The Los Angeles Times says the bishops have nothing to fear about the effects of same-sex marriage, and are needlessly raising red flags over the Health and Human Services mandate. It is twice wrong.
The editorial tells Catholics to take comfort in the fact that “the Roman Catholic Church can’t be required to…ordain women despite laws against sex discrimination,” and should therefore not fret over alleged threats stemming from gay marriage. This is a remarkable statement: the Obama administration tried to do just that by telling religious employers what they can and cannot do in hiring and firing decisions, but it lost in the Supreme Court in the Hosanna-Tabor decision. Should Catholics celebrate because Obama lost?
At the heart of the editorial’s objections to the two positions staked out by the bishops is the conviction that there is a profound constitutional difference between a church and a religious-affiliated institution. In a strict theological sense, of course, there is a difference between the work of a parish and the work of a Catholic non-profit that serves the poor. But the latter does not lose its Catholicity because it does not discriminate against non-Catholics.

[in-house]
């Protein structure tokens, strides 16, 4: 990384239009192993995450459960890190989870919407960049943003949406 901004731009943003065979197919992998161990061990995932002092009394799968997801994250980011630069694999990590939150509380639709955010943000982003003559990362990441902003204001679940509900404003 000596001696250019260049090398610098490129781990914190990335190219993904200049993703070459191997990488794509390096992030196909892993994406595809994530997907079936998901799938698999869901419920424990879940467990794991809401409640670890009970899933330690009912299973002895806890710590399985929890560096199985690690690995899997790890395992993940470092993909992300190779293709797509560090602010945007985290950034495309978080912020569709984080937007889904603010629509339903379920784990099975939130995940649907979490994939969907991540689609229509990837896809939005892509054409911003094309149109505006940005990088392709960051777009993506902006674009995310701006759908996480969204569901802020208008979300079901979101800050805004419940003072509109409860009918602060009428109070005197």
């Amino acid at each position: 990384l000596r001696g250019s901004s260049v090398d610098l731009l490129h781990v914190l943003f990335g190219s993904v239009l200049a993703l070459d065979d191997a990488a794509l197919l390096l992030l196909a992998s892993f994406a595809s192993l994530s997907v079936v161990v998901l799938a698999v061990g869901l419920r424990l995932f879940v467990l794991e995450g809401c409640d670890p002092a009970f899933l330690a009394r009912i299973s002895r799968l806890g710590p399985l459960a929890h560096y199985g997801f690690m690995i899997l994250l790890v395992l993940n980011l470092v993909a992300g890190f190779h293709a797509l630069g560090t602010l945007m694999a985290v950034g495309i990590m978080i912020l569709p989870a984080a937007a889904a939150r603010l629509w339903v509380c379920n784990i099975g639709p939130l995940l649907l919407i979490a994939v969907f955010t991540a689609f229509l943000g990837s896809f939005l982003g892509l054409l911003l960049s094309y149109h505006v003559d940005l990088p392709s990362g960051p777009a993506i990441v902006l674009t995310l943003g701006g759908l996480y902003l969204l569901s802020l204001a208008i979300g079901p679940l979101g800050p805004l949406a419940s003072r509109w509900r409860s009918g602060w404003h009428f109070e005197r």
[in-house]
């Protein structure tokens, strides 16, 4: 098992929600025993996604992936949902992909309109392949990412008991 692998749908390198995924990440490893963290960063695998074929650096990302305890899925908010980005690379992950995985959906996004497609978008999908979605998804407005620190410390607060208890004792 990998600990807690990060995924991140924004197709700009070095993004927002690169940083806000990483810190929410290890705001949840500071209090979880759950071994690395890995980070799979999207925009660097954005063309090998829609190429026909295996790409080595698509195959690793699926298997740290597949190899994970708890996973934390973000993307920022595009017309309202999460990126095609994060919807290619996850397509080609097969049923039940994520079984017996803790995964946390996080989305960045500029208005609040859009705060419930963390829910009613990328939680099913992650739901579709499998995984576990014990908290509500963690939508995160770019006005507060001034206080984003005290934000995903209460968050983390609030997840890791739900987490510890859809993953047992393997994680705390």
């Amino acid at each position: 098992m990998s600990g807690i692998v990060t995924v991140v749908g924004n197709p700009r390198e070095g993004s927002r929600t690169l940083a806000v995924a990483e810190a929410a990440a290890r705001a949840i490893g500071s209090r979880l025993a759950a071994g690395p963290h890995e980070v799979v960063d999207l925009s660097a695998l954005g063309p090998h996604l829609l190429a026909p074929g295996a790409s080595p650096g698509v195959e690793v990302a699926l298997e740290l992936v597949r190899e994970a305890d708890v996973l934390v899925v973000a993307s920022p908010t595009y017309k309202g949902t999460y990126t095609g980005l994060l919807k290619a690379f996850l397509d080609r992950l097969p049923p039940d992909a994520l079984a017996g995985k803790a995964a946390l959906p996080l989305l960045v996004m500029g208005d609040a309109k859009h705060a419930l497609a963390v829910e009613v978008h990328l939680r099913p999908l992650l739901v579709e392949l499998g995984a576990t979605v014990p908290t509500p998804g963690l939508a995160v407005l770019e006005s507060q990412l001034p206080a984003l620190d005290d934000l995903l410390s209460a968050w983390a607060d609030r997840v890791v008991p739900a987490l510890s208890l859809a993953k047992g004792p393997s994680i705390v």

The editorial says that “if a Catholic university or hospital employs and serves non-Catholics,” they must provide the same services to married gay couples as they do married straight couples. It also contends that it makes sense to draw a distinction between churches and “religiously affiliated schools and charities that serve and employ people of all faiths.”
In other words, because Catholic non-profits are catholic—they serve everyone regardless of biological or social status—they should now be penalized. Perhaps if Catholic hospitals were to put up signs saying “No Protestants, Jews, Muslims or Atheists Welcome,” the Los Angeles Times would congratulate them.
There is a better way: the Obama administration should respect the First Amendment rights of Catholic institutions. By doing so, it would allow them to fulfill their proud tradition of serving non-Catholics.